Improving the Vue workflow

On my latest project here at Tome, I have been learning the ropes of the amazing Vue framework. It’s been a joy to learn and work with. But like all frontend frameworks, defining a consistent and useful build/linting workflow for an SPA app can be a huge undertaking. You have to deal with the module bundling, the cross-browser support, the transpiling, and so on. This has been further complicated by our usage of the equally amazing TypeScript in our project. We used some very good tools to handle all of these problems, but I was never able to get it to a satisfying state. I decided to use my Lab Day to address this for future projects.

 

But first, a summary of our current Vue workflow. Our core tools are Vue CLI and Vetur. Vue CLI is a great standard tool to use for Vue apps. It’s plugin system ensures that we get a working Webpack pipeline without having to touch any Webpack configuration. It even comes with a nice UI interface! Vetur is a Visual Studio Code plugin that allows for linting, autocompletion, and all the other nice things you expect from your IDE. Why a custom plugin? Because Vue allows for Single File Components (SFC), a custom file type that has template, style, and script sections to keep your components organized in one place. This needs special compilation considerations that Vetur conveniently handles.

 

Now this workflow is all well and good, but when TypeScript is brought into the equation, it starts stumbling over itself. The key issue is that Vue CLI uses a different TypeScript linter (tslint) then the ones supported by Vetur. There is also no way to configure it to use a proper linter. This leads to a very different lint result than what is reflected in the IDE. None of the errors in the screenshot below appear in IDE! This makes it a headache to address these things quickly (or even be aware of them sometimes).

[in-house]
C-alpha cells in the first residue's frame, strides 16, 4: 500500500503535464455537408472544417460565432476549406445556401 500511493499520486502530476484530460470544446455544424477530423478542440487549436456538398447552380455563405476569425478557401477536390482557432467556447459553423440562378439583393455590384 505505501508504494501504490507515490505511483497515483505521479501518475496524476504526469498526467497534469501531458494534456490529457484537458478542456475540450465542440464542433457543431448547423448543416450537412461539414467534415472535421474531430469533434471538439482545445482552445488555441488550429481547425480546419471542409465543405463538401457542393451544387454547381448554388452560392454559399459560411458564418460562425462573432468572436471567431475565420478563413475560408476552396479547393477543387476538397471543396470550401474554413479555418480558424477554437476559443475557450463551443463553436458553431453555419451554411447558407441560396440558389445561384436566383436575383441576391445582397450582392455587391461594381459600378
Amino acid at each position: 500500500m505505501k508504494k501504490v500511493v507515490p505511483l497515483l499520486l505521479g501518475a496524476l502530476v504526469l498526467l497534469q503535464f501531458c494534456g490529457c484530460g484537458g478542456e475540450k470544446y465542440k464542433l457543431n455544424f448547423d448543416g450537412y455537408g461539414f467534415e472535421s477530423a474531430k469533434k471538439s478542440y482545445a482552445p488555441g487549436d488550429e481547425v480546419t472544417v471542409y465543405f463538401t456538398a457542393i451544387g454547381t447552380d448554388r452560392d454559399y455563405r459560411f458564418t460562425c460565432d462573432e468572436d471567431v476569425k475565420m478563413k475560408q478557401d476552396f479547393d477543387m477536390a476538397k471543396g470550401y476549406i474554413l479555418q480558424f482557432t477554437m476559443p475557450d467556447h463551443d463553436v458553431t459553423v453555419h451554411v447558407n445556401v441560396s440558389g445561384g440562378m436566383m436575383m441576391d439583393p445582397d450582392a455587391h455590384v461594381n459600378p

So the first order of business was to fix this issue. This ended up being a relatively small change to execute, but a very annoying one to figure out. It involved adjusting the .eslintrc.js file to use some typescript extensions that closely approximate the tslint rules that the TypeScript plugin compilation uses. It also required some custom configuration for the Vetur plugin to force validation to happen. There may be some subtle differences in the rulesets until such a time where the plugin is extended to allow for different linting, but now the linting experience is accurately reflected in our IDE!

That was the root problem with our current workflow, but I also took the times to polish other aspects. I added autofixing on save for linting. I leveraged the extensions.json file that VS Code parses to make sure any new project contributors get suggested the plugins they need to get the same experience. I even discovered an experimental Vetur configuration that allows for even better autocomplete of component variables in template! I took all these changes, bundled them up, and registered the results as a starter project so that everyone else at Tome can go fast on Vue. I also became a bit more familiar with the guts of what makes a modern Vue project.

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